Kurukṣetra (कुरुक्षेत्र) is the name of an ancient city, according to the Kathāsaritsāgara, chapter 72. Accordingly, as king Vinītamati said to Somaśūra: “... there lived a long time ago in Kurukṣetra a king of the name of Malayaprabha. One day the king was about to give money to his subjects in a time of famine. But his ministers dissuaded him from doing so, out of avarice”.

The Kathāsaritsāgara (‘ocean of streams of story’), mentioning Kurukṣetra, is a famous Sanskrit epic story revolving around prince Naravāhanadatta and his quest to become the emperor of the vidyādharas (celestial beings). The work is said to have been an adaptation of Guṇāḍhya’s Bṛhatkathā consisting of 100,000 verses, which in turn is part of a larger work containing 700,000 verses.

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Kavya (काव्य, kavya) refers to Sanskrit poetry, a popular ancient Indian tradition of literature. There have been many Sanskrit poets over the ages, hailing from ancient India and beyond. This topic includes mahakavya, or ‘epic poetry’ and natya, or ‘dramatic poetry’.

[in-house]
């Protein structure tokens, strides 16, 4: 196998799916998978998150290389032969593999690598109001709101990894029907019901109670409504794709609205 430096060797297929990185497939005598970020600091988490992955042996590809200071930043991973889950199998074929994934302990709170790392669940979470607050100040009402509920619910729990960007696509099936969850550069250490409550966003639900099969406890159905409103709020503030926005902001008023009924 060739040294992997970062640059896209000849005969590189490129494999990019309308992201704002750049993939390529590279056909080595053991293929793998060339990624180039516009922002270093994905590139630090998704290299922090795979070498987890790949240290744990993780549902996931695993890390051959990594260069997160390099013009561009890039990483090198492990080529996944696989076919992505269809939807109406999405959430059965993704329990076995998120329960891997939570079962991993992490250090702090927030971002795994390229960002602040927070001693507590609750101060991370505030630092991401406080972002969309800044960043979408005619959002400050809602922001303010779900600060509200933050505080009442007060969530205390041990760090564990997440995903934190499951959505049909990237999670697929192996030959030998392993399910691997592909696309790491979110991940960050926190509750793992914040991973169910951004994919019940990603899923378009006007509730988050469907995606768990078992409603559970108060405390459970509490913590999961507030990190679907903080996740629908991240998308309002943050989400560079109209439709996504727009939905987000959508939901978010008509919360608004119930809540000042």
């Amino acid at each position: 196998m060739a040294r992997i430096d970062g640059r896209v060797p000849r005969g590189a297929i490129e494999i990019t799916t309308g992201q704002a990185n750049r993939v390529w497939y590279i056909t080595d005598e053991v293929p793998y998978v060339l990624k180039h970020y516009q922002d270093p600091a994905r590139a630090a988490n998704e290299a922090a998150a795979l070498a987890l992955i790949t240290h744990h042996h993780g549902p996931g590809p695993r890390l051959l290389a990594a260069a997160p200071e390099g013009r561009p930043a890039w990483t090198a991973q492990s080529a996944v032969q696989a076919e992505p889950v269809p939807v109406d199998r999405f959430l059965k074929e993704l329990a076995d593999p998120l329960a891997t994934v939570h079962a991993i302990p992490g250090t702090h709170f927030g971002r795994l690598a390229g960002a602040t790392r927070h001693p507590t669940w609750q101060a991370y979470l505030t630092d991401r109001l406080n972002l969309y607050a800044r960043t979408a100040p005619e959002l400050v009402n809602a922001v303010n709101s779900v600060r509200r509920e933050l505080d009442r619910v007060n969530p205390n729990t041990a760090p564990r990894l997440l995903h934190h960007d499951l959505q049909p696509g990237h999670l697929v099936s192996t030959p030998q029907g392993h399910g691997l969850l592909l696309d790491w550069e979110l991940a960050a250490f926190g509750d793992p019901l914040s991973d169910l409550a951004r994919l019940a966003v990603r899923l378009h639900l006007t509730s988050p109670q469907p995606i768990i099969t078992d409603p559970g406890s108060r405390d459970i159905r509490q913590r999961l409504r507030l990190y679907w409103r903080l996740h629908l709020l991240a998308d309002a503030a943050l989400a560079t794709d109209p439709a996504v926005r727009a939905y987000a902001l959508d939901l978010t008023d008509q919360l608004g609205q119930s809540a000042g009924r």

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General definition (in Hinduism)

[«previous (K) next»] — Kurukshetra in Hinduism glossary
Source: WikiPedia: Hinduism

Kurukshetra (कुरुक्षेत्र): Plain of, scene of great battle between the Pandavas and Kurus for the throne of Hastinapura resulted in a battle in which a number of ancient kingdoms participated as allies of the rival clans. The location of the battle was Kurukshetra in the modern state of Haryana in India.

India history and geogprahy

Source: Wisdom Library: India History